A Fearless Soul
In 1899 plague once again struck Calcutta, and this time in a much greater virulence. The Ramakrishna Mission formed a committee to carry on its relief work with Swami Sadananda as the working head with Sister Nivedita as its secretary. Her relentless involvement in relief work even disregarding personal safety amazed people. She also wrote appeals and letters in newspapers in this regard, gave a lecture before the students at Classic Theatre on 21 April 1899 entitled The Plague and the Duty of Students which drew many to relief work. Swamiji's presence in the meeting obviously gave it a new dimension. This time the work of the Ramakrishna Mission in plague relief drew generous admiration from both the people and the concerned government agencies. Before accompanying Vivekananda to the West Nivedita gave three more lectures in Calcutta. First was on 13 February at Calcutta Albert Hall entitled Kali And Her Worship; and the next two were on 26 February and 28 May, entitled Young India Movement at Minerva Theatre and Kali Worship at Kalighat Temple respectively.
She Who Came Never Went Back
On his second and last visit to the West Swami Vivekananda left Calcutta aboard SS Golconda on 20 June 1899. With him were Swami Turiyananda and Sister Nivedita. The former went to assist him in propagating the message of Vedanta. Nivedita's plan was to earn fund and patronage for her newly opened school in Calcutta. But the voyage to London became memorable as during those 42 days the Swami poured out his best to his spiritual daughter. And Nivedita was more than capable of retaining what was passed on to her.Her experience of remaining aboard the ship to London with Swamiji was later recorded in the Masterpiece Nivedita wrote on the life of her mentor, Swami Vivekananda. There one learns that Nivedita was aware of her noble responsibility to humankind; for while narrating her experience she wrote: '... His talks were not all entertaining, nor even all educational. Every now and then he would return, with consuming eagerness, to the great purpose of his life. And when he did this, I listened with an anxious mind, striving to treasure up each word
that he let fell. For I knew that here I was but the transmitter, but the bridge, between him and the countless host of his own people, who would yet arise, and seek to make good his dreams.' And one day while ending a long course of various talks on India and Her people the Swami said: 'And so strength must come to the nation through education' - in referring to the whole talks which came to this utterance, Nivedita later wrote: '... This one talk of my Master had been well worth the whole voyage, to have heard.'
During his second visit Vivekananda remained in the West till he returned to Bombay on 3 December 1900. Nivedita remained abroad for a longer period till she reached Calcutta via Madras on 9 February 1902, slightly over four months before Vivekananda would remain no more. This time while in the West she visited both the coasts of the Atlantic and primarily did two things. First, Nivedita tried her best to seek money and patronage for her project of educating Indian girls; second, tried to attract attention of prominent political personalities, activists, journalists and intellectuals in the West to problems faced by Indian people as a consequence of various injustices perpetrated through British rule. Though she hardly had adequate response from British political personalities who mattered, there were others who heeded to her words, discussed various matters pertaining to the problems in specific, and the societal aspects in general. Her experience seemingly gave Nivedita a new dimension to what she encountered in India before and inspired her to adopt new plans to work on. She realized that it was the wealth from her colonies that kept the British democracy and lofty ideals ticking. Her stay in the West this time gave her a two pronged motive - one was to involve herself at par with the Indian people in freeing themselves from British subjugation; and the other was to fight against the anomalies between what the British preached in their own country and what they did in India.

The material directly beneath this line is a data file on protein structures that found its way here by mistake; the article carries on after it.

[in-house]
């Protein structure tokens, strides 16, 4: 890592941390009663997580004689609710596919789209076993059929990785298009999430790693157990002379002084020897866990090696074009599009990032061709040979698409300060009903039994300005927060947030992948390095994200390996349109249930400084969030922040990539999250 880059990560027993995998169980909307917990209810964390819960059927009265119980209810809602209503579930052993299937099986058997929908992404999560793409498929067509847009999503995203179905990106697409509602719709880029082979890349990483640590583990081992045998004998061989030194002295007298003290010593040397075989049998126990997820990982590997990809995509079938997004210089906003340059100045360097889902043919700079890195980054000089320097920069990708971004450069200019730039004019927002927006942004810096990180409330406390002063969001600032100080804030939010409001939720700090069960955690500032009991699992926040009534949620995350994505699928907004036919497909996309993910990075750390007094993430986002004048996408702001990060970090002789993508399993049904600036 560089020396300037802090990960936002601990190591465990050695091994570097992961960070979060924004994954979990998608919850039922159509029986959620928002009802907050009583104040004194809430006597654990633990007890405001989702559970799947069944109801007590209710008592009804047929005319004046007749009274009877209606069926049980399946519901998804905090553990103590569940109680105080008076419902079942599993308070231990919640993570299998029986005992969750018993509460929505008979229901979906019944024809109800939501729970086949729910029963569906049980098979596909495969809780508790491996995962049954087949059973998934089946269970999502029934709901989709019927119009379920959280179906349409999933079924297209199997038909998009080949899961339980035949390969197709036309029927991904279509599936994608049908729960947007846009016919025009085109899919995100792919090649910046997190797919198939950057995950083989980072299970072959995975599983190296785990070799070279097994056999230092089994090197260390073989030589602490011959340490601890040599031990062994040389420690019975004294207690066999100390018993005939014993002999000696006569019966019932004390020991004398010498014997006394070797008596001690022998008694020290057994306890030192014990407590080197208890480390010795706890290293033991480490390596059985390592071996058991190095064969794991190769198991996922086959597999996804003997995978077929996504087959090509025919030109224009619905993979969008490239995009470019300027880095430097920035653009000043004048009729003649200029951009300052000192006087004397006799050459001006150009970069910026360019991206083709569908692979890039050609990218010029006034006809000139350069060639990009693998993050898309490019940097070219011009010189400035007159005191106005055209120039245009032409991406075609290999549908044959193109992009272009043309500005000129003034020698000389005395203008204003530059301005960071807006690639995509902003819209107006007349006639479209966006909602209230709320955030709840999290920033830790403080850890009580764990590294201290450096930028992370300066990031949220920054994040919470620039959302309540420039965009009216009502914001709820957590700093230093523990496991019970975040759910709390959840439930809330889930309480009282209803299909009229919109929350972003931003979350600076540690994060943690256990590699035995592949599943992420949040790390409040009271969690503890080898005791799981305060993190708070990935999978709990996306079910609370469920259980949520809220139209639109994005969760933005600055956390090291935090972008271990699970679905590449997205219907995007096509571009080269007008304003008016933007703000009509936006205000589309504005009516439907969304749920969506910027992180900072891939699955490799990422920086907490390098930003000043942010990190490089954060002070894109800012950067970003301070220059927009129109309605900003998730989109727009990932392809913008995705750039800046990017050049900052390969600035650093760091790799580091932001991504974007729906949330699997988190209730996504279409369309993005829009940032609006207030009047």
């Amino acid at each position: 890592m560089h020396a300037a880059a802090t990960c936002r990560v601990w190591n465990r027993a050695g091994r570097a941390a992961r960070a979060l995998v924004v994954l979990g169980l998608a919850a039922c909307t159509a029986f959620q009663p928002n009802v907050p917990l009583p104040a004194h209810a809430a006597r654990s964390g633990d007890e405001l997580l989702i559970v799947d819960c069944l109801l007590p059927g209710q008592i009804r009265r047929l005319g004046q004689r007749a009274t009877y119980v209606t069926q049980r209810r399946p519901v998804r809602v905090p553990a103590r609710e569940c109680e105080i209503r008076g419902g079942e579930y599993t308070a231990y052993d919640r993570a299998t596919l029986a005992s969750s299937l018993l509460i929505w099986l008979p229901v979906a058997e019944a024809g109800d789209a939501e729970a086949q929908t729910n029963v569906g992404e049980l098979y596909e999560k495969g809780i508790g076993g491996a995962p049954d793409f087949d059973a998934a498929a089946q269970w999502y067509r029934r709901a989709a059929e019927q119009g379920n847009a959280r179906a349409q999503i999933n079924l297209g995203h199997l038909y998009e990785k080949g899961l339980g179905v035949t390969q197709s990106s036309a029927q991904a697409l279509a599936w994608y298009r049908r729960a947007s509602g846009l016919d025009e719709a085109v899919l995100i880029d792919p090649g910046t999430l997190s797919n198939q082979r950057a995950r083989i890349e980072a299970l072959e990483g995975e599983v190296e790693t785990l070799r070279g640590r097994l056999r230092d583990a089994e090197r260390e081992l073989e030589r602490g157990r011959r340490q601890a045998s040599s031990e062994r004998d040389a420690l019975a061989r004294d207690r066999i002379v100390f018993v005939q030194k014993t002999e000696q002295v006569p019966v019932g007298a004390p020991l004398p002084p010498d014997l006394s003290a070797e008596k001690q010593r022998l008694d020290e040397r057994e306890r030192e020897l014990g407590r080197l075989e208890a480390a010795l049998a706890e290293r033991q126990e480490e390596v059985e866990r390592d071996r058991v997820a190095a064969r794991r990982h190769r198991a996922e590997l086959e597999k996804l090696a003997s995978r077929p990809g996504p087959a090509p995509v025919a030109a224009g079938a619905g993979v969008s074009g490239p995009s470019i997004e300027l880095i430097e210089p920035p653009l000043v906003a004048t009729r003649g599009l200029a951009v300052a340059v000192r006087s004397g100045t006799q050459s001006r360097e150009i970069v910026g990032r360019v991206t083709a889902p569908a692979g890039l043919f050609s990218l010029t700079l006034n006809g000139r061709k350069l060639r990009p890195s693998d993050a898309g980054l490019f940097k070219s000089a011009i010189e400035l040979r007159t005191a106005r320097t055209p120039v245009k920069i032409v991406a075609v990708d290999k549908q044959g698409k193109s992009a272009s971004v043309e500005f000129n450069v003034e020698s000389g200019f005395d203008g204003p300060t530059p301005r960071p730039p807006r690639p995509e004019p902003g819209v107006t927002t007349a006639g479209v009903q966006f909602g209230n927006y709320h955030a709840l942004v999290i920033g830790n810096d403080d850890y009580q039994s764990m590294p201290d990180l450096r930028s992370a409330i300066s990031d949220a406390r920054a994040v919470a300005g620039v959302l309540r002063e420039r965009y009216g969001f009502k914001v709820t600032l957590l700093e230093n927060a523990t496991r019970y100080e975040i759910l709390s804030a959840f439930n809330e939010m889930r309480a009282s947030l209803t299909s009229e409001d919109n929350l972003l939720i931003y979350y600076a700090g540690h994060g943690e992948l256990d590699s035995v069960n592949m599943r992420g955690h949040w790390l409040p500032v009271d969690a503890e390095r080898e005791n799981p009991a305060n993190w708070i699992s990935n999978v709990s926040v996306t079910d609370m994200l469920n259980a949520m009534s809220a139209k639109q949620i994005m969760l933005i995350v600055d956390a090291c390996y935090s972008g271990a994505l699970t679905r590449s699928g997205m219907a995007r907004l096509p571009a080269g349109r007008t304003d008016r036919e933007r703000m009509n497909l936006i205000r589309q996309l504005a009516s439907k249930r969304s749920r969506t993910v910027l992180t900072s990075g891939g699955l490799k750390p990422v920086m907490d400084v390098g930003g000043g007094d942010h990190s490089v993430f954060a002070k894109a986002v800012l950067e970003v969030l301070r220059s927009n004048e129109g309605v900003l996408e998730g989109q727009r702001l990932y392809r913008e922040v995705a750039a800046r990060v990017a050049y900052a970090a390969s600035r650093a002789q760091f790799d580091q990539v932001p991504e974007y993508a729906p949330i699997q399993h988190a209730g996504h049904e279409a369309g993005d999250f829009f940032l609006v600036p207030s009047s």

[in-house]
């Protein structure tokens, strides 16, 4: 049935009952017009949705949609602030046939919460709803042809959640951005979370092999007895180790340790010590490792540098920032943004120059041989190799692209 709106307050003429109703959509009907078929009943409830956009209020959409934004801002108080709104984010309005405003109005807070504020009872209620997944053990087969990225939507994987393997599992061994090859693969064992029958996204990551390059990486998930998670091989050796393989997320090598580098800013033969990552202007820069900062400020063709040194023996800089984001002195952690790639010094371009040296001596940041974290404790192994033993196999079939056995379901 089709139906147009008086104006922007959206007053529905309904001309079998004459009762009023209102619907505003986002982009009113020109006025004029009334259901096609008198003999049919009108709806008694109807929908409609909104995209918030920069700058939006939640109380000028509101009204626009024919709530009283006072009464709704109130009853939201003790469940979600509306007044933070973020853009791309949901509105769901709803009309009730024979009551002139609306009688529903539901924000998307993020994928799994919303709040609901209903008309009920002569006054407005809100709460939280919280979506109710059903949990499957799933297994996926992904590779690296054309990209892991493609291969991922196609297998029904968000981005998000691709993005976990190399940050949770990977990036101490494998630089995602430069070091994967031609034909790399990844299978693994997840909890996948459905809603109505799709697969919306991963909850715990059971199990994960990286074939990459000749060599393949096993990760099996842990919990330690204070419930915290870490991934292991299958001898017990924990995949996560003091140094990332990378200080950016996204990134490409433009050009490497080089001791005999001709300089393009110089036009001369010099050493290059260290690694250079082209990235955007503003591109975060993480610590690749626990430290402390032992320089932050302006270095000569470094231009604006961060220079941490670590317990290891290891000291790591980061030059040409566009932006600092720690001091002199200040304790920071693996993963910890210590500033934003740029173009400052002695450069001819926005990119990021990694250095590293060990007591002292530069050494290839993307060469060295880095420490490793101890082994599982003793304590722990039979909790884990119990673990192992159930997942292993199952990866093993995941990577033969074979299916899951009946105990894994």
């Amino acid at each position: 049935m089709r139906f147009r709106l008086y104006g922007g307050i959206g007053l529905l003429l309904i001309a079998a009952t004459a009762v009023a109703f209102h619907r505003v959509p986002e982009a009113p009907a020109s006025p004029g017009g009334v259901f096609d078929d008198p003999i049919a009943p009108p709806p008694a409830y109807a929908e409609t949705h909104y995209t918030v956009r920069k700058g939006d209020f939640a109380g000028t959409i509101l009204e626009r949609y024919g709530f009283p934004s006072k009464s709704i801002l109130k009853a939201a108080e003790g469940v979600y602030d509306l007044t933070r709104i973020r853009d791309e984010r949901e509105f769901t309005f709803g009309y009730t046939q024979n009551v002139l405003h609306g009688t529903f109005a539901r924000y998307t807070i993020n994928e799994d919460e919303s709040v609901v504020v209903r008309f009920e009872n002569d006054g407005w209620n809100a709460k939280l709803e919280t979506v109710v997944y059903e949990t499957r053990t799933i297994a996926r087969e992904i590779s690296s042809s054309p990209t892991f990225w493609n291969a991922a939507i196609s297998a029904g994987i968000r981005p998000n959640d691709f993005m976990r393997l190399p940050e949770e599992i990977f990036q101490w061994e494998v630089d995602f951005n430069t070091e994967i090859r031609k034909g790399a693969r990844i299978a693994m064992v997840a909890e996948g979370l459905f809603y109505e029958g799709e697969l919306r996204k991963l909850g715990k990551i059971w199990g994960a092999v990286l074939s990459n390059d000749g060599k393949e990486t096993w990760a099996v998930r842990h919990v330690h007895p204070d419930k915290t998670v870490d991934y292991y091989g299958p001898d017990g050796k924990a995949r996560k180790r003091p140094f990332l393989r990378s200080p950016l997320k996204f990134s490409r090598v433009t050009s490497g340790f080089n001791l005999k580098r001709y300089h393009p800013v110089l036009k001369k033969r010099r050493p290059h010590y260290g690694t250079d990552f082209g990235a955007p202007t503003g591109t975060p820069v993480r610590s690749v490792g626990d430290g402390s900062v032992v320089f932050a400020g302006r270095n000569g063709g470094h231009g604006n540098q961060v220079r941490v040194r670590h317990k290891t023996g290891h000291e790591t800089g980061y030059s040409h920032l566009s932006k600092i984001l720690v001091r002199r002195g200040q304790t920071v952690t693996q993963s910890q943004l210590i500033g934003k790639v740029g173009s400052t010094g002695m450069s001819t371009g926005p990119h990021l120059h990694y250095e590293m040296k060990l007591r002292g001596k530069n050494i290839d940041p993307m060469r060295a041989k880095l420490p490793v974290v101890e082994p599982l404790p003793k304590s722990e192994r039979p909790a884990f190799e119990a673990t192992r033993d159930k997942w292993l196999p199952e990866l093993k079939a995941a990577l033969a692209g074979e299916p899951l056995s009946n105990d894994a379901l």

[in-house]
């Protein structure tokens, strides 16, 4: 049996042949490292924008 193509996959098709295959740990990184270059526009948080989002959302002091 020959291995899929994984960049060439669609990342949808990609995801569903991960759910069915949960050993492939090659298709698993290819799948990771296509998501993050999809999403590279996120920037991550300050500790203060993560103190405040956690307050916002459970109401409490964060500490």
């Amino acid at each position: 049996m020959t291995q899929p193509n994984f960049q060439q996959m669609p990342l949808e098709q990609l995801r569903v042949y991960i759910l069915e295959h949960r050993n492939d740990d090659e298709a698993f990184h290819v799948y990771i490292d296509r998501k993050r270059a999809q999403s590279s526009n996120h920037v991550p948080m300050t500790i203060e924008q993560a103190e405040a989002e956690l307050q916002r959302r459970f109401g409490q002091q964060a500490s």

The Luminaries Nivedita Knew Well or Befriended
Mary C. Grey (Lady Minto)
James Keir Hardie
Sir Frank Benson
Sir Guy Fleetwood Wilson
Thomas K. Cheyne
No matter how long she had been in the West or interacted with howsoever great personages, at a meeting in Madras on 4 February 1902 Nivedita expressed her feelings in these simple words : 'I had, before my departure for Europe, the great privilege of living in a simple Indian home, making Indian friends, and being taught in some measure to act and think and feel like an Indian woman. ... It was this memory ... that I carried with me during my recent wanderings amidst the luxury and splendour of the West. It is this memory that I bring back to you today undimmed ... .'
But from now on Nivedita's life and work would take a new dimension which, though she never deviated from her unipolar focus on India and Her people, shall be varied in course and approach, which finally would earn her the accolade in what Rabindranath Tagore will write when she would remain no more - Loka Mata, the Mother of the People.